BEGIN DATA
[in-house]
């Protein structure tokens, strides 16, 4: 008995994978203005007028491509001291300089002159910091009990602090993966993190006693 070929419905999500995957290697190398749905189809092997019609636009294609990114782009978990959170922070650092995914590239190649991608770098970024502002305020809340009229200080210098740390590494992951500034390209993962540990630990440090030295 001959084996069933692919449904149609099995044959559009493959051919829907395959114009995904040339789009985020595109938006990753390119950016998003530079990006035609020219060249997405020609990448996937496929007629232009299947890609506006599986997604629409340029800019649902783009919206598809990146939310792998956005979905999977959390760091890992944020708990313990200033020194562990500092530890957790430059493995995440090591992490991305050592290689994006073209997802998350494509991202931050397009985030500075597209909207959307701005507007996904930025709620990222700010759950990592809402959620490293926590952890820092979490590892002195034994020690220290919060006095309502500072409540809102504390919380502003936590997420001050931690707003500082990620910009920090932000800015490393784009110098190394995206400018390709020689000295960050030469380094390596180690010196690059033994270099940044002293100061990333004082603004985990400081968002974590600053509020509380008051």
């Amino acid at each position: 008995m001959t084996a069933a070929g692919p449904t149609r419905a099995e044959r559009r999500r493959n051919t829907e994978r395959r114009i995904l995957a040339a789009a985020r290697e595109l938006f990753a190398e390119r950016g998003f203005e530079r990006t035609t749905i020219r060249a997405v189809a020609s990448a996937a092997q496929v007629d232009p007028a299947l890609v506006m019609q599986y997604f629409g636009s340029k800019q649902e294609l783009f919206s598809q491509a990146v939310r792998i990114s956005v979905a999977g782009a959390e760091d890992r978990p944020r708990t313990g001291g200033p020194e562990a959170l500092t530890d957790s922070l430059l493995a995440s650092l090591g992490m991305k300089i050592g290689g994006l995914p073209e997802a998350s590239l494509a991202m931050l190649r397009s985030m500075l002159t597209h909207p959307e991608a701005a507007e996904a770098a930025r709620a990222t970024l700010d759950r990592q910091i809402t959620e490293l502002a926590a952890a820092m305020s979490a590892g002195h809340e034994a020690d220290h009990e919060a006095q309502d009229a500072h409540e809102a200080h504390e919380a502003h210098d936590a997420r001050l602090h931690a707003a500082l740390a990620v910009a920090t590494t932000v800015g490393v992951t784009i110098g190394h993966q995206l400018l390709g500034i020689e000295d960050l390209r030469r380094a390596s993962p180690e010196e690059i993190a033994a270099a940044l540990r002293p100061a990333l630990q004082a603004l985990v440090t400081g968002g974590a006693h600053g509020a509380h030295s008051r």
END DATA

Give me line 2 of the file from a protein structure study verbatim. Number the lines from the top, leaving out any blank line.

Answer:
């Protein structure tokens, strides 16, 4: 008995994978203005007028491509001291300089002159910091009990602090993966993190006693 070929419905999500995957290697190398749905189809092997019609636009294609990114782009978990959170922070650092995914590239190649991608770098970024502002305020809340009229200080210098740390590494992951500034390209993962540990630990440090030295 001959084996069933692919449904149609099995044959559009493959051919829907395959114009995904040339789009985020595109938006990753390119950016998003530079990006035609020219060249997405020609990448996937496929007629232009299947890609506006599986997604629409340029800019649902783009919206598809990146939310792998956005979905999977959390760091890992944020708990313990200033020194562990500092530890957790430059493995995440090591992490991305050592290689994006073209997802998350494509991202931050397009985030500075597209909207959307701005507007996904930025709620990222700010759950990592809402959620490293926590952890820092979490590892002195034994020690220290919060006095309502500072409540809102504390919380502003936590997420001050931690707003500082990620910009920090932000800015490393784009110098190394995206400018390709020689000295960050030469380094390596180690010196690059033994270099940044002293100061990333004082603004985990400081968002974590600053509020509380008051």